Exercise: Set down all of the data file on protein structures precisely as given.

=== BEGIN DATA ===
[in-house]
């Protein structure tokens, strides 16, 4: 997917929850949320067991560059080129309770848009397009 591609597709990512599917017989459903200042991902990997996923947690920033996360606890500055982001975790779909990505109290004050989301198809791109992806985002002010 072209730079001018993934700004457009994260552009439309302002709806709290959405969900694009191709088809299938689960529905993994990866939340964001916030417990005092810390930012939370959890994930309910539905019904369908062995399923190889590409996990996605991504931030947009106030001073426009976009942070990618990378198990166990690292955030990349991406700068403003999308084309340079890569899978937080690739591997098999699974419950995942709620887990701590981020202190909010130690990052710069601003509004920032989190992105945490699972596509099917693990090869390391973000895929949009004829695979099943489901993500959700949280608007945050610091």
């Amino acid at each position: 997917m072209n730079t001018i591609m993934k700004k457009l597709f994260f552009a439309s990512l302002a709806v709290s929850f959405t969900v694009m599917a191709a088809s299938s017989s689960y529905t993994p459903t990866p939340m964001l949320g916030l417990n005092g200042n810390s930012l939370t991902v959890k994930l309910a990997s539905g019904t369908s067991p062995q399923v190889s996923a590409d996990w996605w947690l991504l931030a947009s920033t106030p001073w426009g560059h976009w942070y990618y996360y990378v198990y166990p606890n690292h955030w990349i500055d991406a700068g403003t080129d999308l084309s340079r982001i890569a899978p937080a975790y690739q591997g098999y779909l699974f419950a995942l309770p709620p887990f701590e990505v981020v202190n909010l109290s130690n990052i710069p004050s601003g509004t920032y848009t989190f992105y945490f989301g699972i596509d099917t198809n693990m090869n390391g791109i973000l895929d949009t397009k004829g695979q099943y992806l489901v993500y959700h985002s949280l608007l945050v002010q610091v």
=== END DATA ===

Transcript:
[in-house]
């Protein structure tokens, strides 16, 4: 997917929850949320067991560059080129309770848009397009 591609597709990512599917017989459903200042991902990997996923947690920033996360606890500055982001975790779909990505109290004050989301198809791109992806985002002010 072209730079001018993934700004457009994260552009439309302002709806709290959405969900694009191709088809299938689960529905993994990866939340964001916030417990005092810390930012939370959890994930309910539905019904369908062995399923190889590409996990996605991504931030947009106030001073426009976009942070990618990378198990166990690292955030990349991406700068403003999308084309340079890569899978937080690739591997098999699974419950995942709620887990701590981020202190909010130690990052710069601003509004920032989190992105945490699972596509099917693990090869390391973000895929949009004829695979099943489901993500959700949280608007945050610091």
């Amino acid at each position: 997917m072209n730079t001018i591609m993934k700004k457009l597709f994260f552009a439309s990512l302002a709806v709290s929850f959405t969900v694009m599917a191709a088809s299938s017989s689960y529905t993994p459903t990866p939340m964001l949320g916030l417990n005092g200042n810390s930012l939370t991902v959890k994930l309910a990997s539905g019904t369908s067991p062995q399923v190889s996923a590409d996990w996605w947690l991504l931030a947009s920033t106030p001073w426009g560059h976009w942070y990618y996360y990378v198990y166990p606890n690292h955030w990349i500055d991406a700068g403003t080129d999308l084309s340079r982001i890569a899978p937080a975790y690739q591997g098999y779909l699974f419950a995942l309770p709620p887990f701590e990505v981020v202190n909010l109290s130690n990052i710069p004050s601003g509004t920032y848009t989190f992105y945490f989301g699972i596509d099917t198809n693990m090869n390391g791109i973000l895929d949009t397009k004829g695979q099943y992806l489901v993500y959700h985002s949280l608007l945050v002010q610091v």